4 Things Doctors Do to Combat Inflammation

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Start your day with anti-inflammatory foods, like a smoothie made with dark leafy greens.
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If there was a "bad I-word," it would be inflammation. As it's considered a driver of disease and premature aging, you probably want to know what you can do to snuff the damaging fires within your own body.

That's why we turned to three doctors to get the scoop on what they do daily to tamp down inflammation and stay well.

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1. Prioritize Probiotics and Prebiotics

Prebiotics are a type of fiber that feed the beneficial bacteria in the gut. "When gut bacteria encounter that fiber, it's fermented, which releases short-chain fatty acids, products that keep the integrity of the gut intact," Supriya Rao, MD, a gastroenterologist who practices in Lowell, Massachusetts, tells LIVESTRONG.com.

As a result, a healthy bacterial balance and diversity, as well as better GI barrier integrity, has been linked with decreased inflammation in the gut, points out 2018 research in ​Current Developments in Nutrition.

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Skip the supplement and go right to filling your diet with foods naturally rich in probiotics and prebiotics, Dr. Rao says. "I eat a pretty high-fiber diet, plus fermented foods like kimchi, kefir and miso," she explains.

Rather than focus on specific foods rich in prebiotics, she suggests packing a variety of plants into your diet. Specifically, she aims to eat 30 different plants per week. That includes vegetables, fruits, whole grains and legumes.

2. Load Up on Antioxidants

A plant-heavy diet wins again. "For me, nutrition and food choice is the most powerful way I keep inflammation at bay," Susan Blum, MD, MPH, the founder and director of Blum Center for Health in Rye Brook, New York, and author of ​Healing Arthritis,​ tells LIVESTRONG.com.

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"One of the pathways to inflammation is from those free radicals that build in your cells and need to be extinguished by antioxidants. If you aren't eating enough [of them], there can be tissue damage and inflammation," she explains.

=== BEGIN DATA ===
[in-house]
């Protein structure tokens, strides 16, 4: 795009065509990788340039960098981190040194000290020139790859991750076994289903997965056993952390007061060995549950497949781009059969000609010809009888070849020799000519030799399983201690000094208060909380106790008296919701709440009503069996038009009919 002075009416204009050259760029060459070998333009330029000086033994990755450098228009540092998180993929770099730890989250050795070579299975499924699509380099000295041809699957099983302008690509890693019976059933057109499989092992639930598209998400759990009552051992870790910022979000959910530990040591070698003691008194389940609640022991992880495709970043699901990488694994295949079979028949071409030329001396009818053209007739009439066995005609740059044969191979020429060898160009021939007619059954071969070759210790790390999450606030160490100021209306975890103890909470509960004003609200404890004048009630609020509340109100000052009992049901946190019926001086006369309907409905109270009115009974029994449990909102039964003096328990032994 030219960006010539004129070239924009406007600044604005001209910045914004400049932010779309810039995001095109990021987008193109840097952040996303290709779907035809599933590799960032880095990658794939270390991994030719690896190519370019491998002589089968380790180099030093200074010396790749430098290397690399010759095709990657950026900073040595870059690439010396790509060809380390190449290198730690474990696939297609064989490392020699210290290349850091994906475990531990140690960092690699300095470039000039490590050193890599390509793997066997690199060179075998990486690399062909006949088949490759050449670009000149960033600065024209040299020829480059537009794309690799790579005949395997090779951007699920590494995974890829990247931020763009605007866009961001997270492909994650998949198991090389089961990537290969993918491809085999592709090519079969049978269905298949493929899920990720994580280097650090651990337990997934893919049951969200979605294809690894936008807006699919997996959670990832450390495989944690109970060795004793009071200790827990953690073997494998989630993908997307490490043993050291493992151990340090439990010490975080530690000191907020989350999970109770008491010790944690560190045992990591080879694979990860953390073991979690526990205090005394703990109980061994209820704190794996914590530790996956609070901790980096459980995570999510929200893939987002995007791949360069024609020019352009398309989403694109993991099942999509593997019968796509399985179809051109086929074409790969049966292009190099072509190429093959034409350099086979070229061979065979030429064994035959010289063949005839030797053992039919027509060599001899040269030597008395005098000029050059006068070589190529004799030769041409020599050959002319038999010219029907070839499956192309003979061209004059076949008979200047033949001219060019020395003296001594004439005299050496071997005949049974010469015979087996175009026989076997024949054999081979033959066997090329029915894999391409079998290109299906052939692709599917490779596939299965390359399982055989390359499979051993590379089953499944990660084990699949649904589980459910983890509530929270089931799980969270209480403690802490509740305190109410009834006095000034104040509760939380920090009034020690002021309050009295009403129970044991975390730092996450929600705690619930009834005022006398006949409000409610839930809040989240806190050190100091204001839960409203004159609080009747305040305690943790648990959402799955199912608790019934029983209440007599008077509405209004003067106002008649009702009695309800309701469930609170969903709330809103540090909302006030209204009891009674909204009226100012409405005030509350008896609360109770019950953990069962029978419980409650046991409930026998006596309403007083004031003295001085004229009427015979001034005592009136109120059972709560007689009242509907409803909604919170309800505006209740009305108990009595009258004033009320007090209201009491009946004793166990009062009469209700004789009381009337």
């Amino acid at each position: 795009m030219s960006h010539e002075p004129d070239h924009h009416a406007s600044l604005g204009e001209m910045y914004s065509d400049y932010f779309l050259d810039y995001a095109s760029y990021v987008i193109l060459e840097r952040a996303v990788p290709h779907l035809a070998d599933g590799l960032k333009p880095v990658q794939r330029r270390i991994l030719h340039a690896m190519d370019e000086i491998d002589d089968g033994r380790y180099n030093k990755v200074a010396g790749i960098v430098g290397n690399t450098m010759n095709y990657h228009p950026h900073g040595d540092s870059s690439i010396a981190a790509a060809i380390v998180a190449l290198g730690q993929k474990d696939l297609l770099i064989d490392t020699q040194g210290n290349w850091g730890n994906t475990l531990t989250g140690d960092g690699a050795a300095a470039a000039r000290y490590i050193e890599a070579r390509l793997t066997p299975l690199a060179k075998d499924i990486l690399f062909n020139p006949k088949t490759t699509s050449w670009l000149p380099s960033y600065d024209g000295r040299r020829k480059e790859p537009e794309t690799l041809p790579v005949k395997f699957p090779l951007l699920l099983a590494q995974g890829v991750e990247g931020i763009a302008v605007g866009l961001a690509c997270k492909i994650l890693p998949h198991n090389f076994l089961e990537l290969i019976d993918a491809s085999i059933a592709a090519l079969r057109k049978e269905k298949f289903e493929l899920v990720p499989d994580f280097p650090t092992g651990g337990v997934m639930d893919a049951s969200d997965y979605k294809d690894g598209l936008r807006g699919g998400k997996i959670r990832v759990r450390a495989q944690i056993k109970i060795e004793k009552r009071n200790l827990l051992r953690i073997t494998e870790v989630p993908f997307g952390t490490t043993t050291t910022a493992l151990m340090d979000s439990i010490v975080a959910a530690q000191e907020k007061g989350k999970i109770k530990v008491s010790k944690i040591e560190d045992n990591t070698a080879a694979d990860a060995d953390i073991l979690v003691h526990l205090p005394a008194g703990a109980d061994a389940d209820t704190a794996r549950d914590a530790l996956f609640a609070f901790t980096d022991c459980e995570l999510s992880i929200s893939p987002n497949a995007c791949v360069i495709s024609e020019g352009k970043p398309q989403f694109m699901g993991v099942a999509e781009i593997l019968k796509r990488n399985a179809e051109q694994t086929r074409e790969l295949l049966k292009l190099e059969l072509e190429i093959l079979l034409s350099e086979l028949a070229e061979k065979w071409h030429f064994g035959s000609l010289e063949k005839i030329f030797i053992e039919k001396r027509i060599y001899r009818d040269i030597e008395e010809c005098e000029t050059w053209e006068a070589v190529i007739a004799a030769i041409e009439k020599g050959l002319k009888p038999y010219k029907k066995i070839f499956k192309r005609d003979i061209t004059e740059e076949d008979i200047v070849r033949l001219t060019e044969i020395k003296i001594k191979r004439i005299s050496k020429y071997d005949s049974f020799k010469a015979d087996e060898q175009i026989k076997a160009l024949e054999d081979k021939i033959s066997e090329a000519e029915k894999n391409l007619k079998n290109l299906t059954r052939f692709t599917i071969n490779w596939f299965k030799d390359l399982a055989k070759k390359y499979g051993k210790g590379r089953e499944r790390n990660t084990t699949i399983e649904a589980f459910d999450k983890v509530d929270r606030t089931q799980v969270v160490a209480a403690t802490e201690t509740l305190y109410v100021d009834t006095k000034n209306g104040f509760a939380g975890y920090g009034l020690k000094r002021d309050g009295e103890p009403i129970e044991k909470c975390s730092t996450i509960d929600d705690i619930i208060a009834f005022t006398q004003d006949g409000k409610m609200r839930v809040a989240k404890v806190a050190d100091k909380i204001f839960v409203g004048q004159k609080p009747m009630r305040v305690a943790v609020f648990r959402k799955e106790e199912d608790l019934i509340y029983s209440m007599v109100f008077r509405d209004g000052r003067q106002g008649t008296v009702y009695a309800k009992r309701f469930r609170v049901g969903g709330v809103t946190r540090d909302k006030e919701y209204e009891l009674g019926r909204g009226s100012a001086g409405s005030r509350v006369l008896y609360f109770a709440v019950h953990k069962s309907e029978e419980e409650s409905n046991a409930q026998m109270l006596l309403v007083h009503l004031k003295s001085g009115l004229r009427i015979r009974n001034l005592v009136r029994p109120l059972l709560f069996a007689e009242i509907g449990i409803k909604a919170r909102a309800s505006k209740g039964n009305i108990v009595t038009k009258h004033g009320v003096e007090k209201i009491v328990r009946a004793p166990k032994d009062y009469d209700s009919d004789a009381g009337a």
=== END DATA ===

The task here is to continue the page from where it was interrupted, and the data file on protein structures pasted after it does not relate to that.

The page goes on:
Take a page from Dr. Blum’s book and try her antioxidant drink, which she sips every morning:

In a blender, combine half an apple, half a lemon, parsley, dark green leafy greens (e.g. kale, spinach, mustard greens, chard) and liquid fish oil (for omega 3-s). “I get my antioxidant, anti-inflammation fix. It’s a great way to start the day,” Dr. Blum says.

3. Sip Green Tea

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Another anti-inflammatory morning habit? Drink green tea. It's something that Debra Jaliman, MD, board-certified dermatologist in New York City and author of ​Skin Rules​, does every morning.

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"It's rich in polyphenols, which are natural compounds that reduce inflammation," she says. What's more, the brew also packs EGCG, a powerful antioxidant plant compound (called a catechin) that guards cells against damage that plays a role in aging and chronic diseases, Dr. Jaliman adds.

Green tea can beautify your outside, too. "I use a serum with green tea and resveratrol, which is high in antioxidants to fight free radical damage," she says.

In a 2019 review in ​Nutrients​, applying green tea to skin was found to help protect skin cells from sunburn (still: wear SPF), lessen redness and dark spots from sun damage, improve skin thickness and smooth out fine lines.

4. Tweak Habits to Get Better Sleep

Dr. Blum uses the Oura Ring to track her sleep — a priority, because of just how important zzzs are for your overall wellbeing.

"Sleep is when the body cleanses, rebalances and heals, and consistency with sleep is critical for a positive mood, strong energy and to feel good in your body," she explains. Without good sleep, she wakes up "puffy and inflamed."

Not only does Dr. Blum stick to a bedtime of 10:30 p.m. each night, but tracking has given her unique insight into how her daytime habits affect her sleep.

"I've learned about things that have a negative effect, like a glass of wine or working out too hard the day before or too much sun," she says.

Knowing what disturbs your sleep — and adjusting your habits to get a sounder night of rest — can pay off. Having more disturbed sleep is associated with increased inflammatory markers, according to a July 2016 review and meta-analysis in ​Biological Psychiatry​.

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